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COVID-19 Q&A with Joe Impicciche ’80 and Jared Lange ’08


The fight against COVID-19 continues across the globe, and Wabash College alumni like Joe Impicciche ’80 and Jared Lange ’08 are using their talents to make important decisions in keeping communities safe.

Impicciche, a Wabash political science major, is president and chief executive officer of Ascension, one of the leading nonprofit and Catholic health systems in the United States. In the role, which he has held since July 2019, Impicciche oversees Ascension’s healthcare operations and services, which includes 150 hospitals and more than 50 senior living facilities across 19 states and the District of Columbia. 

Lange, an economics major, is the director of business sustainability and development for Parkland Health and Hospital System, one of the largest public hospital systems in the country with 835 operating beds and more than 10,000 employees. Lange’s responsibilities include driving business development initiatives, managing relationships between key stakeholders, and hospital leadership.

We caught up with these two administrators to learn more about what they are doing to battle the virus and how their Wabash educations helped prepare them for the fight. 

Joe Impicciche ’80 Q: What were your initial thoughts when news broke of this new virus and its spread?

Impicciche: Ascension treated the third and fifth U.S. patients in Chicago. So, we knew how serious COVID-19 could be. One of the first things we did was set up an Ascension national Command Center to coordinate our response across our 2,600 sites of care. Our focus has been on patient safety and associate well-being from the beginning of the pandemic and that remains the case today.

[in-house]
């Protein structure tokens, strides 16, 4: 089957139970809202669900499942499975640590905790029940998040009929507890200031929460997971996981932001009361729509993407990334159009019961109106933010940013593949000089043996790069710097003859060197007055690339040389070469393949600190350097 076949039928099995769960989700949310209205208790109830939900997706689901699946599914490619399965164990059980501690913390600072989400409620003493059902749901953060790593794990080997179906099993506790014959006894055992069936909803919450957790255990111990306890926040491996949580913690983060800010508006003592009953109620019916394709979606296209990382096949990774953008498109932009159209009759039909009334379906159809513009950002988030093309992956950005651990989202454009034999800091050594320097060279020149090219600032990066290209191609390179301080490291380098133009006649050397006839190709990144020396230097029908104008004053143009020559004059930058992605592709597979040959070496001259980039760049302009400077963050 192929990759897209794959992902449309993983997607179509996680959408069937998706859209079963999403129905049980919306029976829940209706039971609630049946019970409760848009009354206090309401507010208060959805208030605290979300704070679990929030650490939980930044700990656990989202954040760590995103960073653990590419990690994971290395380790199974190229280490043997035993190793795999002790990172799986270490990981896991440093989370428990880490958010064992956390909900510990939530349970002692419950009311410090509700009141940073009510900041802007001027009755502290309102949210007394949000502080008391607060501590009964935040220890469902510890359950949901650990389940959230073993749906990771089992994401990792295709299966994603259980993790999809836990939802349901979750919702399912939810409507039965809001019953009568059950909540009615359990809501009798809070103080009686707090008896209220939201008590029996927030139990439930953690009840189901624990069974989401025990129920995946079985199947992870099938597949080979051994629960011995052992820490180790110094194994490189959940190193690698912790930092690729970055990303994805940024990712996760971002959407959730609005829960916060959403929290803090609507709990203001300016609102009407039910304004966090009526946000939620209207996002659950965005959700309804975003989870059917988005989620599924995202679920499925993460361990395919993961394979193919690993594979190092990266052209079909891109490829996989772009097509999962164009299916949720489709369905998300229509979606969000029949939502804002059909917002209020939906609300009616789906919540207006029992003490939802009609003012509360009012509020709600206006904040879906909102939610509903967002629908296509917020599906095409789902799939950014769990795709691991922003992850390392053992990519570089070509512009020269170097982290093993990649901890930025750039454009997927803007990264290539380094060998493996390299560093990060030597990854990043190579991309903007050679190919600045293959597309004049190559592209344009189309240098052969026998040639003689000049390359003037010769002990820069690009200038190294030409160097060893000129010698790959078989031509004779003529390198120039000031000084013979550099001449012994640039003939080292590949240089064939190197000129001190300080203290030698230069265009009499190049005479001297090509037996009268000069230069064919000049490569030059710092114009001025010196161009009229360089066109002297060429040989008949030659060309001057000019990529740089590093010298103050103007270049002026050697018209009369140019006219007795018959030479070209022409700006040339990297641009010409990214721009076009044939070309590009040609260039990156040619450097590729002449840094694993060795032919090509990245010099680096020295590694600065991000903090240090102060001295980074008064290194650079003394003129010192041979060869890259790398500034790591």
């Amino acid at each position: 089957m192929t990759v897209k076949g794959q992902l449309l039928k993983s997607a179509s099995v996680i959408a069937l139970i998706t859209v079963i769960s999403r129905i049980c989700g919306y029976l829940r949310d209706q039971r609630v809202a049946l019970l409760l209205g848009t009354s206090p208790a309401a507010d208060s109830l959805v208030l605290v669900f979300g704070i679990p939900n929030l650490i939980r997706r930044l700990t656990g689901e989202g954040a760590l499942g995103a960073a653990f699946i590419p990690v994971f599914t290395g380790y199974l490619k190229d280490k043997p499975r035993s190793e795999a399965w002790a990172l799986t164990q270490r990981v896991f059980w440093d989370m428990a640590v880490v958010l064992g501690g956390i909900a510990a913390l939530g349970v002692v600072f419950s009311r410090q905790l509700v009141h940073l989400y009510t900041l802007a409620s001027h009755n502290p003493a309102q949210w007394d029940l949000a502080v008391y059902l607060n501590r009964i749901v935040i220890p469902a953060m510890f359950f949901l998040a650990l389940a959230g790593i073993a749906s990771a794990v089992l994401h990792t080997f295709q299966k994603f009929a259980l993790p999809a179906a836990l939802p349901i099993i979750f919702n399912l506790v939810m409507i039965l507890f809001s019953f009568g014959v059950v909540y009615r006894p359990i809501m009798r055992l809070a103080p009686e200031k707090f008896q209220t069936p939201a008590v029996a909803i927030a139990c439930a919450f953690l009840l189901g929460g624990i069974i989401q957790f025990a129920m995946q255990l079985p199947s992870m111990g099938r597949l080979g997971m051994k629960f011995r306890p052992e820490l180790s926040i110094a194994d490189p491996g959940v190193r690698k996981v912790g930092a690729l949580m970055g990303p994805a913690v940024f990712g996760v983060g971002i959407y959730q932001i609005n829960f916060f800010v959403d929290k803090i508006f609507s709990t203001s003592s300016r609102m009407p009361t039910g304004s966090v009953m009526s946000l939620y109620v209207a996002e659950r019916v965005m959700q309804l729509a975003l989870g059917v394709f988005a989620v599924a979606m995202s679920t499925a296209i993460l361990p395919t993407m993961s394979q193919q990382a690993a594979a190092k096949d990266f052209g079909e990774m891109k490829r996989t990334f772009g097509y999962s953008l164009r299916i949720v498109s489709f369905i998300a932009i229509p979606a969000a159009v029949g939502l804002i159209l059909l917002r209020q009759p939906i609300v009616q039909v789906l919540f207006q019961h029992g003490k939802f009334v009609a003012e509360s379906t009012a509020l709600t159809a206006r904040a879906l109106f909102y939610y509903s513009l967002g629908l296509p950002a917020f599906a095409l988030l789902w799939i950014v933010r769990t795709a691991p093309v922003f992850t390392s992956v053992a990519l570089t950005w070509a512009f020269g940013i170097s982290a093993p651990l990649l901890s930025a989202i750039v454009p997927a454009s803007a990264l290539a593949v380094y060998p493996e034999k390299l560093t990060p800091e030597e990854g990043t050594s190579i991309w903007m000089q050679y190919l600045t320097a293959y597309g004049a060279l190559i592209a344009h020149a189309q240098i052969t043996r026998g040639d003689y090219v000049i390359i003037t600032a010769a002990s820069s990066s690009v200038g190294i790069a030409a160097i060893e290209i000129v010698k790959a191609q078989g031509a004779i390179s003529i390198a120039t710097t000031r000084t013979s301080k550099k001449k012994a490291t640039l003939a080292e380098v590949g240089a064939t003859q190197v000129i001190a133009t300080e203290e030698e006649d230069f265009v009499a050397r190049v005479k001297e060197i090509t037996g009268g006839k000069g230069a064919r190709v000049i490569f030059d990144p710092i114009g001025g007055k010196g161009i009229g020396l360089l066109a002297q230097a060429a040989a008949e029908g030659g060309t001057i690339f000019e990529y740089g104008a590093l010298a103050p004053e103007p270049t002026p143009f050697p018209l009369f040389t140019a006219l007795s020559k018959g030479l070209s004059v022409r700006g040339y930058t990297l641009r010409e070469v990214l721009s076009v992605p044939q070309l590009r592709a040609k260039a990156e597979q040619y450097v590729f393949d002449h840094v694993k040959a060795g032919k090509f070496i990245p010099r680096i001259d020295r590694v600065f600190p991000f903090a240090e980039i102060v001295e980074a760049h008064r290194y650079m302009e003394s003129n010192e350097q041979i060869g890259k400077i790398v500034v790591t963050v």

Lange: There was a lot of uncertainty, and there still is a lot of uncertainty. The very first thing we wanted to do was test. I helped coordinate one of the first drive-thru testing sites here in north Texas, and the organization itself worked with Dallas County to later roll out larger sites. We were really at the forefront of testing thousands of people per day. We didn’t know we’d still be doing it almost a year later.

Q: How are you feeling now as vaccines are being rolled out?

Impicciche: I’m heartened to see that our workforce and caregivers around the country are being vaccinated. One of our caregivers said it was like receiving a “shot of hope.” We’re pleased with the rollout, though we’re seeing some signs of vaccine hesitancy. We’re doing everything we can to educate our caregivers and the community on the safety, efficacy, and importance of the vaccine.

Lange: There’s a lot of pressure, but it’s exciting at the same time. A lot of the news we see is people asking why immunizations are moving so slow. There was a lot to work through like how long is it good after you puncture a vial, how long is it good after you thaw it, can you thaw one vial at a time? And then from there, how do you communicate to the patients to let them know they are eligible for vaccination. A lot of it is logistics that hospitals across the country are working to figure out. Like with testing, once we get our legs underneath us, we’ll see exponential growth and vaccinations being utilized.

Q: What have been some of the challenges you have faced throughout this pandemic?

Impicciche: There really isn’t a playbook for how to deal with a global pandemic. It’s been 100 years since we’ve had an event of this scale. Every decision we’ve made over the past year has been guided by our main focus—our patients and our associates. Whether it has been chartering 737s to procure personal protective equipment and other supplies, avoiding layoffs and furloughs and protecting associate pay during the height of the initial surge, or finding new and creative ways to transition to a remote workforce and create transparent communications with them, I’m proud of the way our leadership team has responded to each challenge.

Jared Lange ’08Lange: The…



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